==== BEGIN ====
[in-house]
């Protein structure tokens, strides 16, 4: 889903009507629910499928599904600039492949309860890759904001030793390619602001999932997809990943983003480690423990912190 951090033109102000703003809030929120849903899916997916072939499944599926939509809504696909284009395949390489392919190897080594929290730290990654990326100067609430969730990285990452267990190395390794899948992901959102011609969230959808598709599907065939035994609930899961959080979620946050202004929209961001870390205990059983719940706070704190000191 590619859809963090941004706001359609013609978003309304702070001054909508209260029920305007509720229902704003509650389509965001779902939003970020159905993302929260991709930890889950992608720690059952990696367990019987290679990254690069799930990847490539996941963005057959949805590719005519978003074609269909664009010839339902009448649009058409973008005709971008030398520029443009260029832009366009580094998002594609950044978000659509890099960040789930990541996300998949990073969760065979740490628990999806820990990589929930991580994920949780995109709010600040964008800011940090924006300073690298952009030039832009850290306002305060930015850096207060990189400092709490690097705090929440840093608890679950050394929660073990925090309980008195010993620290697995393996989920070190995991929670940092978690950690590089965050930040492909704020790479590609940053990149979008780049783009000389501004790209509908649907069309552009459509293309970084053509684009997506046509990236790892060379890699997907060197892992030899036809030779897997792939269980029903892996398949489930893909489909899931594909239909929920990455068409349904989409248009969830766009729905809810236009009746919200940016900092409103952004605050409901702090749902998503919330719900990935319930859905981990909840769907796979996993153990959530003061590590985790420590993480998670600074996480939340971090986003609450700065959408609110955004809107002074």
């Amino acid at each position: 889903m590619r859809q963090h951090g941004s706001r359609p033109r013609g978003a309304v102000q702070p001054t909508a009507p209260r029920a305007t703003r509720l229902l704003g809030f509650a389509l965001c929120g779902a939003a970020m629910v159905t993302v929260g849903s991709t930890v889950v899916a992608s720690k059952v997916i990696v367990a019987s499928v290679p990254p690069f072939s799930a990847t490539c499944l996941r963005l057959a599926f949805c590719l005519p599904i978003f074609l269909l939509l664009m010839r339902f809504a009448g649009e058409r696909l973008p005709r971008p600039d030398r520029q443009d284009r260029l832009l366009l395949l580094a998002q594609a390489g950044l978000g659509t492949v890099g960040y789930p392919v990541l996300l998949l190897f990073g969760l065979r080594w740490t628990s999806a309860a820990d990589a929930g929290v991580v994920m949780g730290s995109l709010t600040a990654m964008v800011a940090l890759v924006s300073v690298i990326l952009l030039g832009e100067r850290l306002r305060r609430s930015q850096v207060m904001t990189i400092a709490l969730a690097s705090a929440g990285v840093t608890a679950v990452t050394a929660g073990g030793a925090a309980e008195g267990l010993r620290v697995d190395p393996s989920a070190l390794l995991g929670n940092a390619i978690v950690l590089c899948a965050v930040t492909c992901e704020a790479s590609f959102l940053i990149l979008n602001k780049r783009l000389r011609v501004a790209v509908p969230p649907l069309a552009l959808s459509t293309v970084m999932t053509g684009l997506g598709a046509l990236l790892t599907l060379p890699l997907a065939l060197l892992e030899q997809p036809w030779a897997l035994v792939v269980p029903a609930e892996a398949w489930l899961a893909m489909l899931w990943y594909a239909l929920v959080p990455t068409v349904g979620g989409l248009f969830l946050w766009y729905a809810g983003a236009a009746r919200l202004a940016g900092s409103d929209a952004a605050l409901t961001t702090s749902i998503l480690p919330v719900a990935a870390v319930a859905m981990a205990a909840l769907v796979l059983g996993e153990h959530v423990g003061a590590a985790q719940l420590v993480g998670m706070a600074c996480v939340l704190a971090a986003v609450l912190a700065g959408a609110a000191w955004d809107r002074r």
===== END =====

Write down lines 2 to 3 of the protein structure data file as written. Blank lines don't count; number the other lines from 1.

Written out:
């Protein structure tokens, strides 16, 4: 889903009507629910499928599904600039492949309860890759904001030793390619602001999932997809990943983003480690423990912190 951090033109102000703003809030929120849903899916997916072939499944599926939509809504696909284009395949390489392919190897080594929290730290990654990326100067609430969730990285990452267990190395390794899948992901959102011609969230959808598709599907065939035994609930899961959080979620946050202004929209961001870390205990059983719940706070704190000191 590619859809963090941004706001359609013609978003309304702070001054909508209260029920305007509720229902704003509650389509965001779902939003970020159905993302929260991709930890889950992608720690059952990696367990019987290679990254690069799930990847490539996941963005057959949805590719005519978003074609269909664009010839339902009448649009058409973008005709971008030398520029443009260029832009366009580094998002594609950044978000659509890099960040789930990541996300998949990073969760065979740490628990999806820990990589929930991580994920949780995109709010600040964008800011940090924006300073690298952009030039832009850290306002305060930015850096207060990189400092709490690097705090929440840093608890679950050394929660073990925090309980008195010993620290697995393996989920070190995991929670940092978690950690590089965050930040492909704020790479590609940053990149979008780049783009000389501004790209509908649907069309552009459509293309970084053509684009997506046509990236790892060379890699997907060197892992030899036809030779897997792939269980029903892996398949489930893909489909899931594909239909929920990455068409349904989409248009969830766009729905809810236009009746919200940016900092409103952004605050409901702090749902998503919330719900990935319930859905981990909840769907796979996993153990959530003061590590985790420590993480998670600074996480939340971090986003609450700065959408609110955004809107002074």
């Amino acid at each position: 889903m590619r859809q963090h951090g941004s706001r359609p033109r013609g978003a309304v102000q702070p001054t909508a009507p209260r029920a305007t703003r509720l229902l704003g809030f509650a389509l965001c929120g779902a939003a970020m629910v159905t993302v929260g849903s991709t930890v889950v899916a992608s720690k059952v997916i990696v367990a019987s499928v290679p990254p690069f072939s799930a990847t490539c499944l996941r963005l057959a599926f949805c590719l005519p599904i978003f074609l269909l939509l664009m010839r339902f809504a009448g649009e058409r696909l973008p005709r971008p600039d030398r520029q443009d284009r260029l832009l366009l395949l580094a998002q594609a390489g950044l978000g659509t492949v890099g960040y789930p392919v990541l996300l998949l190897f990073g969760l065979r080594w740490t628990s999806a309860a820990d990589a929930g929290v991580v994920m949780g730290s995109l709010t600040a990654m964008v800011a940090l890759v924006s300073v690298i990326l952009l030039g832009e100067r850290l306002r305060r609430s930015q850096v207060m904001t990189i400092a709490l969730a690097s705090a929440g990285v840093t608890a679950v990452t050394a929660g073990g030793a925090a309980e008195g267990l010993r620290v697995d190395p393996s989920a070190l390794l995991g929670n940092a390619i978690v950690l590089c899948a965050v930040t492909c992901e704020a790479s590609f959102l940053i990149l979008n602001k780049r783009l000389r011609v501004a790209v509908p969230p649907l069309a552009l959808s459509t293309v970084m999932t053509g684009l997506g598709a046509l990236l790892t599907l060379p890699l997907a065939l060197l892992e030899q997809p036809w030779a897997l035994v792939v269980p029903a609930e892996a398949w489930l899961a893909m489909l899931w990943y594909a239909l929920v959080p990455t068409v349904g979620g989409l248009f969830l946050w766009y729905a809810g983003a236009a009746r919200l202004a940016g900092s409103d929209a952004a605050l409901t961001t702090s749902i998503l480690p919330v719900a990935a870390v319930a859905m981990a205990a909840l769907v796979l059983g996993e153990h959530v423990g003061a590590a985790q719940l420590v993480g998670m706070a600074c996480v939340l704190a971090a986003v609450l912190a700065g959408a609110a000191w955004d809107r002074r």